Harrah's just announced that they will not be accepting third-party registrations for next year's World Series of Poker. Meaning, that only you can buy yourself in. Not an online site. Sure, sites could try and award cash instead of entries, but with $10 or $12K in your pocket in cold, hard cash instead of a direct buy-in? Come on, you're keeping the money and so am I. This decision was made as a result of the recent passage of the Unlawful Internet Gambling Enforcement Act (UIGEA).
Apparently, the same goes for online satellites to WSOP Circuit events as well as U.S.-based WPT events. Online satellites to events outside the U.S. are unaffected--e.g. EPT, Aussie Millions, Aruba, and the PokerStars Carribean Adventure to name a few off the top of my head.
As a result of this decision, Full Tilt sent emails to all players whom had won a WPT/WSOPC "Winner's Choice" $216 super satellite with the news, as well as other options for redeeming their prize (take it in cash, play WPT Niagra, or play their Dublin All-Stars tourney and they'll kick in some extra travel dough).
Here's the email in it's entirety, which I found over on 2+2:
Unfortunately due to the upcoming change in legislation Full Tilt Poker will no longer be able to satellite US residents into live tournaments in the US. This policy will be effective immediately. There are currently 3 options that you have with your winner's choice package.
1. We can credit your account with the $10K buy in. This money would be yours to do with what you please. We will also send you a full assortment of Full Tilt Poker gear and accessories.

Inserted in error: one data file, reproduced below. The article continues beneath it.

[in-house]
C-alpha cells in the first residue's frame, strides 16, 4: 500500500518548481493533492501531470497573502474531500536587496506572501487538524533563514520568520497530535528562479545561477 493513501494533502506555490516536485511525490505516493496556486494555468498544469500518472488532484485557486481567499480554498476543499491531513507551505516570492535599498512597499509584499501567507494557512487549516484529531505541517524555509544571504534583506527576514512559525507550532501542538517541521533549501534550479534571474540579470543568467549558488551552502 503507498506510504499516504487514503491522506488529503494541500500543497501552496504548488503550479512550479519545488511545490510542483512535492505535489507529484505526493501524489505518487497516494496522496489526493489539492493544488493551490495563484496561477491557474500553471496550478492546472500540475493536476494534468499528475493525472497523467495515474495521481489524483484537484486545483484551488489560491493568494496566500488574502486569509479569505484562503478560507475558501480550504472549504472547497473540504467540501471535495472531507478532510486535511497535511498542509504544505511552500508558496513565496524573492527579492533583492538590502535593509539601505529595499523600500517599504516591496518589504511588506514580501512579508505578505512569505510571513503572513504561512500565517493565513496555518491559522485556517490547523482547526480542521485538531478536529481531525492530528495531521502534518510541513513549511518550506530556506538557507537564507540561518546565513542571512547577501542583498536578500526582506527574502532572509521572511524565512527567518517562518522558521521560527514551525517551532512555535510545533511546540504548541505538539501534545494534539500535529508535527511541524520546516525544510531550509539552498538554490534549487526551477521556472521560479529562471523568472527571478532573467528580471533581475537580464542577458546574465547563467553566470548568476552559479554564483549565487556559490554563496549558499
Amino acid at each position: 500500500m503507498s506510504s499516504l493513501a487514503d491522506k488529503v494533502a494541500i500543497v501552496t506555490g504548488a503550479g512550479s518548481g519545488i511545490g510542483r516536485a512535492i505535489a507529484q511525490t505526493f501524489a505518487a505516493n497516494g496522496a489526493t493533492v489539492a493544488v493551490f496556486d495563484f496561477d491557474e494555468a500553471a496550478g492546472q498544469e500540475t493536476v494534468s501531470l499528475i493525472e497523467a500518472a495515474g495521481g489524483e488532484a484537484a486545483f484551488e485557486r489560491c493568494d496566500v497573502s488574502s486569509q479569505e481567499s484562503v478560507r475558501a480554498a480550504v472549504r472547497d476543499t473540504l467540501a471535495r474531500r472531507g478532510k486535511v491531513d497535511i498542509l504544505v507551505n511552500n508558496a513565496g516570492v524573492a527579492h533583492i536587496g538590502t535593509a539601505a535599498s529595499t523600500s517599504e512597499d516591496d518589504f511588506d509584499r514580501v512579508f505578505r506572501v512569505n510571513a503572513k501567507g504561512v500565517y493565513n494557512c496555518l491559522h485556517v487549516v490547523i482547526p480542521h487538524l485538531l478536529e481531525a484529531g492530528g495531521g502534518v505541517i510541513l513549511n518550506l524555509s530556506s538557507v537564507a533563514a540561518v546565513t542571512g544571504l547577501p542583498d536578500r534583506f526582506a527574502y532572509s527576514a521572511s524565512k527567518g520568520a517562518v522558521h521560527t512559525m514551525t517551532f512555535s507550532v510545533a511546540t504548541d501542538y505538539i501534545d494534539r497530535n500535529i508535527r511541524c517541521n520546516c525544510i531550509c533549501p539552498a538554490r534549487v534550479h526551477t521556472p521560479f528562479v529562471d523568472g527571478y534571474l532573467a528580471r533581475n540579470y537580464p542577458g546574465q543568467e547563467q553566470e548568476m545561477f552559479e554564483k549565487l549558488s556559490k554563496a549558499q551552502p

2. You can choose to attend the WPT $10K tournament at the Falls View Casino in Niagra Falls, Canada. This event starts on the 24th of Oct and we would need to know by this Wendesday, the 11th if you would like to play in this tournament.
3. You can choose to attend the Dublin All-Star Tournament in Dublin, Ireland. This tournament beings on the 17th of Nov. The prize package for this event is $8K so in addition to the $2K that you have already received and the entry into the tournament, you would be credited another $6K for travel expenses and spending money.
We are extremely sorry for this inconvenience and we hope that you can understand the position that we have been pout in because of the current legal situation.
Please feel free to respond with any questions you may have along with your decision about what you want to do with your prize package.
Team Full Tilt
Phil Gordon and his dreamy blue eyes also addressed this policy change on this week's edition of ESPN Radio's The Poker Edge. For quotes and even more details on the whole shebang, hop over to Pokerblog.
Commence speculation on my part:
No online satellites? No more 8900 entrants in the WSOP Main Event. Maybe 2000, if that. Phil Gordon predicts 2200 on the broadcast, but I think that number is optimistic.
No online satellites? No $20M Party Poker logo on the tables. No more growth incentives that made corporate sponsorship attractive to the likes of Degree, Milwaukee's Best, and Corum Watches. Jeffrey Pollack told the media at the beginning of this year's Main Event that “We are at the very beginning of what this tournament can be from an economic standpoint.” In years to come the 2006 Main Event may be seen as not only the WSOP's peak, but the peak of the poker boom in general.
No online satellites? BIG dip in attendance at WPT events. WPT shot themselves in the foot on this one and only exacerbated it with "we-don't-care-about-the-legislation" press releases like this one. Joe Sixpack's dream of playing on a WPT televised final table has been effectively ended, and almost a dozen of poker's most high-profile pros are continuing to boycott WPT events pending the resolution of their lawsuit. Whom, exactly does the WPT expect to play in these tournaments? With the amateur "juicy" factor down, will pros be running to them in droves the way they did before now that they face significantly diminished EV? And what "young guns" will WPT have to coronate with Budweiser as their new stars when their primary route to a seat has now been completely shut down?